Secondary readings will be available in a Dropbox folder, as will Giraldi and Guarini.  For Sidney and plays, you can use any editions that you like, especially if you already own copies or have access to them from libraries; we will discuss variant translations with the classical material. If you will be purchasing new editions, for Alcestis, I recommend Chicago’s Euripides I; for Amphitryo, I recommend Four Plays, trans. David Christenson (Focus Publishing). For Shakespeare, Signet Editions are inexpensive, well annotated and supplied with useful critical essays; the Arden editions are more expensive, but especially rich in scholarship; numerous other editions are also very good. For Middleton, I recommend New Mermaids editions, unless you expect to read enough Middleton that you’ll want the Oxford Complete Middleton.  The Graduate Center does not have a designated bookstore; they recommend the Amazon link on the GC website, which earns points for the GC’s library, but you are welcome to find books any way you like.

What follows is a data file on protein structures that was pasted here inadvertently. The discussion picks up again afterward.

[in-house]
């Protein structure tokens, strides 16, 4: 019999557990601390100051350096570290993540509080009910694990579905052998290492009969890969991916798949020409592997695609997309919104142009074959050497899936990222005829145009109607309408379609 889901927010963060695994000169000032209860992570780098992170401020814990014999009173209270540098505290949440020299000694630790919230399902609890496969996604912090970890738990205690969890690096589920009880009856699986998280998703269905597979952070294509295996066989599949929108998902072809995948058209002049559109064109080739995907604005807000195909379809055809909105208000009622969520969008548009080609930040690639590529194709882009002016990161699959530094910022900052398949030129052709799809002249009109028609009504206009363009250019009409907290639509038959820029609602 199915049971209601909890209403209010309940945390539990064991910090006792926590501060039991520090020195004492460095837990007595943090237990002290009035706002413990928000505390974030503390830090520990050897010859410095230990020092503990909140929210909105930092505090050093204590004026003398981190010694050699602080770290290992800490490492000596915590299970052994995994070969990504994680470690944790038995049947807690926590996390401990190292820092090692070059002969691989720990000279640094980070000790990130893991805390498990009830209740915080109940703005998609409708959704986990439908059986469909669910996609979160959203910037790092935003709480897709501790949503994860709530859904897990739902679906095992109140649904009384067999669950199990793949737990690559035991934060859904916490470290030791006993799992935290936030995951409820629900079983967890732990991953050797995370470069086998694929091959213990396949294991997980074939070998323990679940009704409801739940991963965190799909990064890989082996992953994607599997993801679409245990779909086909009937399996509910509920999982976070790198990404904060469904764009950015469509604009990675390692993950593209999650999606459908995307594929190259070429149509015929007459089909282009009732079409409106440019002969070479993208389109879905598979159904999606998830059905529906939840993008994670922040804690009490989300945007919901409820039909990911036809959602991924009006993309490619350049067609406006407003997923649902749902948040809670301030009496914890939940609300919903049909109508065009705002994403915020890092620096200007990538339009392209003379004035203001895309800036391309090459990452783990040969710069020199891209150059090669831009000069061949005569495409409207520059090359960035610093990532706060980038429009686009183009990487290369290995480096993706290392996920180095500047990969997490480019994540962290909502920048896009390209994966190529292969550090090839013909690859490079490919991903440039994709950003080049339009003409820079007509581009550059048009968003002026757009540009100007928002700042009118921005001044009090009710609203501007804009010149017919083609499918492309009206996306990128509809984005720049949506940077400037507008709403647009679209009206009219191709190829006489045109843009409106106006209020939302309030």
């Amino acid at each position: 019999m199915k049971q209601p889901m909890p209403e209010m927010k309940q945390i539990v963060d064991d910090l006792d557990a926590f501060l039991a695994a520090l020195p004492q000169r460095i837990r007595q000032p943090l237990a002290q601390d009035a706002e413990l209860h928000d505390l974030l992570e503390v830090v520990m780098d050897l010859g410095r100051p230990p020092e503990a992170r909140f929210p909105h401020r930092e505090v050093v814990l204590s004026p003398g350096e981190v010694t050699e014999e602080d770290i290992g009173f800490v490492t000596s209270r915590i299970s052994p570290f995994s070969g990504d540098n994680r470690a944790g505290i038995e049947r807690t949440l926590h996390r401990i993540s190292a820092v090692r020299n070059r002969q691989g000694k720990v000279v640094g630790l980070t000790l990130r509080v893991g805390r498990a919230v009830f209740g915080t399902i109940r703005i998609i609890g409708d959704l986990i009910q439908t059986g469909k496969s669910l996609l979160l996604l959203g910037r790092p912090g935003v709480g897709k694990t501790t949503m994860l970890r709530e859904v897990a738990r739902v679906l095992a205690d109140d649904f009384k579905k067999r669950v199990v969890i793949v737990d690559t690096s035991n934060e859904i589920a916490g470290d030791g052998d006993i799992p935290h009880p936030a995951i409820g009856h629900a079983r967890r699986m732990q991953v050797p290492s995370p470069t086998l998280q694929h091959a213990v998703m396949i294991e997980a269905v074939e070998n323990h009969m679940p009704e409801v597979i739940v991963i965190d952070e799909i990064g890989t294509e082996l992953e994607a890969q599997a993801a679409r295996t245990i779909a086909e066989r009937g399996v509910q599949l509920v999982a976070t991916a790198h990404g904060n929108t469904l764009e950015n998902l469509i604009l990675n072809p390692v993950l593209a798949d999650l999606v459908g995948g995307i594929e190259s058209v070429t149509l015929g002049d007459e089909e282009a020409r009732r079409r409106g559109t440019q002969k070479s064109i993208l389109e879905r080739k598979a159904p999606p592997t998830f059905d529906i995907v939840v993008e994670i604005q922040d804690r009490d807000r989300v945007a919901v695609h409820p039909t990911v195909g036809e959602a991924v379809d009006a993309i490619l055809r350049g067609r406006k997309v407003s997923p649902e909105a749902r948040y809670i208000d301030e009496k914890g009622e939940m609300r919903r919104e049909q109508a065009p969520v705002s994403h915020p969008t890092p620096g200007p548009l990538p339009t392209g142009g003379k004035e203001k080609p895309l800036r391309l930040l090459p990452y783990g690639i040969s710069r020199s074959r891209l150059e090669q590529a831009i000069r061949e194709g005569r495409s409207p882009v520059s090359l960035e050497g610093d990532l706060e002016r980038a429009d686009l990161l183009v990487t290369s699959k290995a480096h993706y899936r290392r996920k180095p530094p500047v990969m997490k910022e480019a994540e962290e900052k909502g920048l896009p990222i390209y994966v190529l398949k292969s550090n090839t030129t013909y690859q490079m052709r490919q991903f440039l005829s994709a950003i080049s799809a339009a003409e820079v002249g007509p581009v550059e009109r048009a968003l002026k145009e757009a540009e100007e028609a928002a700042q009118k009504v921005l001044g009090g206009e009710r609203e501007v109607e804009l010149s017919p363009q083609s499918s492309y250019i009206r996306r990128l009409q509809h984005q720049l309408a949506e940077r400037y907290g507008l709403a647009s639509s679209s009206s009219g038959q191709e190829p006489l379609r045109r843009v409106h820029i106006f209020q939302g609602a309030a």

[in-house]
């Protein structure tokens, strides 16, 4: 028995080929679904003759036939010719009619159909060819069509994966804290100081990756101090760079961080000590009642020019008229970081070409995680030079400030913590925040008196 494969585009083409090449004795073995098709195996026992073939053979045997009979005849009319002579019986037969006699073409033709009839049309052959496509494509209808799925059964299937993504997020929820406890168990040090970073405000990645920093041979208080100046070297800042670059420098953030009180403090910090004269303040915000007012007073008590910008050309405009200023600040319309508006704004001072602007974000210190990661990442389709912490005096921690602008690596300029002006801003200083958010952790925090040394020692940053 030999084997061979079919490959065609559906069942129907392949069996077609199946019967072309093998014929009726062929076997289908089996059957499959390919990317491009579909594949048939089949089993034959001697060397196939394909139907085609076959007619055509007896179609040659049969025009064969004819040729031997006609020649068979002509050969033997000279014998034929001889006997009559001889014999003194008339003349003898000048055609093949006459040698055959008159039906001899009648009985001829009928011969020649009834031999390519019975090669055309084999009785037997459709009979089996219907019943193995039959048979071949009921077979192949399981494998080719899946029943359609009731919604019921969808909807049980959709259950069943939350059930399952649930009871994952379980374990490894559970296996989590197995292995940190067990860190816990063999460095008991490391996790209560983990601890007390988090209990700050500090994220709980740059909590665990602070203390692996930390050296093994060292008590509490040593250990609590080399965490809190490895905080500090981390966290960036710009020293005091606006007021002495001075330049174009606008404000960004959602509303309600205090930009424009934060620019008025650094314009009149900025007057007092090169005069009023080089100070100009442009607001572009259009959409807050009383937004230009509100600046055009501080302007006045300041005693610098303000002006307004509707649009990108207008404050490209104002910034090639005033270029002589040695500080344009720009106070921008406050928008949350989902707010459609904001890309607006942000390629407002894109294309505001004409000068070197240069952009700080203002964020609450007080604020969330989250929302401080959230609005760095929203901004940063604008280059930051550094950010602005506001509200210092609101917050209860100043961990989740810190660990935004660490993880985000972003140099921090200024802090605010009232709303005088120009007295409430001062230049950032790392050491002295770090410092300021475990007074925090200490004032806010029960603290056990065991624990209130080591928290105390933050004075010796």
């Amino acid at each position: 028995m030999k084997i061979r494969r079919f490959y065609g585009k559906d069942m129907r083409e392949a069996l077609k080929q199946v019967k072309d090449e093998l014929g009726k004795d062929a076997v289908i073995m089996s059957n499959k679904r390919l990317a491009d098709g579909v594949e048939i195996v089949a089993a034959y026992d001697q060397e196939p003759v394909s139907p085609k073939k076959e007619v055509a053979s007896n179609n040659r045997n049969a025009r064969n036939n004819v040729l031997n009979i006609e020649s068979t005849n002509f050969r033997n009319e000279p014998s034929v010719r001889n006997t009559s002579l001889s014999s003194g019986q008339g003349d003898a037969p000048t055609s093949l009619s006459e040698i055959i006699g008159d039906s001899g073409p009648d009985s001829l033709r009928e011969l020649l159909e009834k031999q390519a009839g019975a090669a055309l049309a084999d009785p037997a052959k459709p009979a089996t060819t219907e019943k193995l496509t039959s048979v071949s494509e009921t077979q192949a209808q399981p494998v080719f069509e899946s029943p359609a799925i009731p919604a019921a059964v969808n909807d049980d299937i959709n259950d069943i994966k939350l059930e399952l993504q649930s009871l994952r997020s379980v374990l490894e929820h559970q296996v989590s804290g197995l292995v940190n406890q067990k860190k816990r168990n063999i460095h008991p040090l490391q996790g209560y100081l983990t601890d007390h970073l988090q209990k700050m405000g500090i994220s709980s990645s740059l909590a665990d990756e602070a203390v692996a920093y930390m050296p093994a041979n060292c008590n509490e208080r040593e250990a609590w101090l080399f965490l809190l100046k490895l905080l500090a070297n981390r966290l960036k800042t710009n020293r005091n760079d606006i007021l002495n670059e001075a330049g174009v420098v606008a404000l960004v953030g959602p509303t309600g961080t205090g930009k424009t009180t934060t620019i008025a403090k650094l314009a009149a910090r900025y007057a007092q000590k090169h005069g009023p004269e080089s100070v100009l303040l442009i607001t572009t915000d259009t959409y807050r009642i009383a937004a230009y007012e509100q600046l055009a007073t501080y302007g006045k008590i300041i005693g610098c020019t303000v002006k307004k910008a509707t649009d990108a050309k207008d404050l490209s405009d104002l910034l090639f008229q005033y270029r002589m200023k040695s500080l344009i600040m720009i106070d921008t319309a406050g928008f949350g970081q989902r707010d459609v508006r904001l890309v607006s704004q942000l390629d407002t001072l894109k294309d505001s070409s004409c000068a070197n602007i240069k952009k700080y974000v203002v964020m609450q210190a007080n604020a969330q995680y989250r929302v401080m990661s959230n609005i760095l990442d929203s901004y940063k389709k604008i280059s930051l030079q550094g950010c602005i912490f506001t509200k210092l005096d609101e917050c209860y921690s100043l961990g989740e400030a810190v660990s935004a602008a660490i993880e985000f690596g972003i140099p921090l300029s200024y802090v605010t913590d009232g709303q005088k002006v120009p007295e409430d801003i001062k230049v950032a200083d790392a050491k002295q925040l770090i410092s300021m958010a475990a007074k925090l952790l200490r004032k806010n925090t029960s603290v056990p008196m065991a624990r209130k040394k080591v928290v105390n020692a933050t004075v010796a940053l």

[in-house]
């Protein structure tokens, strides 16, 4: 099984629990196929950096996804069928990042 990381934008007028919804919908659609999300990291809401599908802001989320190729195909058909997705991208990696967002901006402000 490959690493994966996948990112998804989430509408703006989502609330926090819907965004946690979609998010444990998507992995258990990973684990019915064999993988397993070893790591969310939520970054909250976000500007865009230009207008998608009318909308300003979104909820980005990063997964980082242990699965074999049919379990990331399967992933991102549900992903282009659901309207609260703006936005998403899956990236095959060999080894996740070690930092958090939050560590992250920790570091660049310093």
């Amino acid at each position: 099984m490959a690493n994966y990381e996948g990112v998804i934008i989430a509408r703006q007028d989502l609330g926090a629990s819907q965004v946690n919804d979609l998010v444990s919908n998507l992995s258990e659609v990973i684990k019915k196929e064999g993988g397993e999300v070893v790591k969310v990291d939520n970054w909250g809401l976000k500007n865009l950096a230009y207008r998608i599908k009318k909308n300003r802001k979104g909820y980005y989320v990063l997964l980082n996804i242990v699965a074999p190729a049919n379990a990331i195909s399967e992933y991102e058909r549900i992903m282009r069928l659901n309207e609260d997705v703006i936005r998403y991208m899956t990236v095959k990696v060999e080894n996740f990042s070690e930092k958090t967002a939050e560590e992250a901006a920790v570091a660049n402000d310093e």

Selected recommended secondary readings

            Beyond the assigned readings in Dropbox, you may wish to consult additional criticism on these plays.  I list a very few relevant suggestions below, and will continue to recommend others based on the group’s developing interests.


William Babula, “‘Nature’s Bastards’ and Painted Maids: Artifice in Shakespeare’s Romances,” Journal of the Wooden O Symposium, 2002.


Catherine Belling, “The purchase of fruitfulness: Assisted conception and reproductive disability in a seventeenth-century comedy,” Journal of Medical Humanities 26:2-3 (2005), 79-96.


Lee Bliss, “Pastiche, burlesque, tragicomedy,” The Cambridge Companion to English Renaissance Drama, ed. A. R. Braunmuller and Michael Hattaway (Cambridge: Cambridge University Press, 2003): 228-253.


Bonavita, Helen Vella, “‘In Everything Illegitimate’: Bastards and the National Family,” M/C Journal 17:5 (2014), http://journal.media-culture.org.au/index.php/mcjournal/article/view/897